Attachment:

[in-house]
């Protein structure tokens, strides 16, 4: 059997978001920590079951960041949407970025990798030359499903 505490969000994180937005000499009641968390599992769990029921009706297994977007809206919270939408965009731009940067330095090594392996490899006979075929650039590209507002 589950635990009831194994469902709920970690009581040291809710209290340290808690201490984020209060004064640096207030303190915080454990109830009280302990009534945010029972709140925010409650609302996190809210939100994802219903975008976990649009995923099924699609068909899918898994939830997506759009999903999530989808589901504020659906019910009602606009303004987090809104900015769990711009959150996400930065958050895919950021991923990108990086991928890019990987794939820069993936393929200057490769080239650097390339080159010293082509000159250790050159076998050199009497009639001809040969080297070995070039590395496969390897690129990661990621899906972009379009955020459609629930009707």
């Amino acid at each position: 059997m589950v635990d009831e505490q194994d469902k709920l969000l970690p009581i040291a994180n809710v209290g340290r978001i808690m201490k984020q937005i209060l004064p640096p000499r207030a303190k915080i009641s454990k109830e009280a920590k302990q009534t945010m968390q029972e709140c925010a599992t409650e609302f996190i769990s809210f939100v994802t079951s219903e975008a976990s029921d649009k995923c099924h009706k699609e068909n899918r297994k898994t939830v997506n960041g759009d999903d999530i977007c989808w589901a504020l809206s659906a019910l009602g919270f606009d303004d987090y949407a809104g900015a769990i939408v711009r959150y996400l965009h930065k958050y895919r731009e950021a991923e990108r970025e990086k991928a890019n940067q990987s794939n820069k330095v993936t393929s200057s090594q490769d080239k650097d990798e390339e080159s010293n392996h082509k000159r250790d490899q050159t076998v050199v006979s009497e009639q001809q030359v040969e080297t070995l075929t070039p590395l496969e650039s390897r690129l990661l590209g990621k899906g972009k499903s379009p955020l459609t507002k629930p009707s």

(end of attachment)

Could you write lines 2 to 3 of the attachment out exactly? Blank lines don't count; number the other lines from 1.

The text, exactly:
């Protein structure tokens, strides 16, 4: 059997978001920590079951960041949407970025990798030359499903 505490969000994180937005000499009641968390599992769990029921009706297994977007809206919270939408965009731009940067330095090594392996490899006979075929650039590209507002 589950635990009831194994469902709920970690009581040291809710209290340290808690201490984020209060004064640096207030303190915080454990109830009280302990009534945010029972709140925010409650609302996190809210939100994802219903975008976990649009995923099924699609068909899918898994939830997506759009999903999530989808589901504020659906019910009602606009303004987090809104900015769990711009959150996400930065958050895919950021991923990108990086991928890019990987794939820069993936393929200057490769080239650097390339080159010293082509000159250790050159076998050199009497009639001809040969080297070995070039590395496969390897690129990661990621899906972009379009955020459609629930009707």
């Amino acid at each position: 059997m589950v635990d009831e505490q194994d469902k709920l969000l970690p009581i040291a994180n809710v209290g340290r978001i808690m201490k984020q937005i209060l004064p640096p000499r207030a303190k915080i009641s454990k109830e009280a920590k302990q009534t945010m968390q029972e709140c925010a599992t409650e609302f996190i769990s809210f939100v994802t079951s219903e975008a976990s029921d649009k995923c099924h009706k699609e068909n899918r297994k898994t939830v997506n960041g759009d999903d999530i977007c989808w589901a504020l809206s659906a019910l009602g919270f606009d303004d987090y949407a809104g900015a769990i939408v711009r959150y996400l965009h930065k958050y895919r731009e950021a991923e990108r970025e990086k991928a890019n940067q990987s794939n820069k330095v993936t393929s200057s090594q490769d080239k650097d990798e390339e080159s010293n392996h082509k000159r250790d490899q050159t076998v050199v006979s009497e009639q001809q030359v040969e080297t070995l075929t070039p590395l496969e650039s390897r690129l990661l590209g990621k899906g972009k499903s379009p955020l459609t507002k629930p009707s």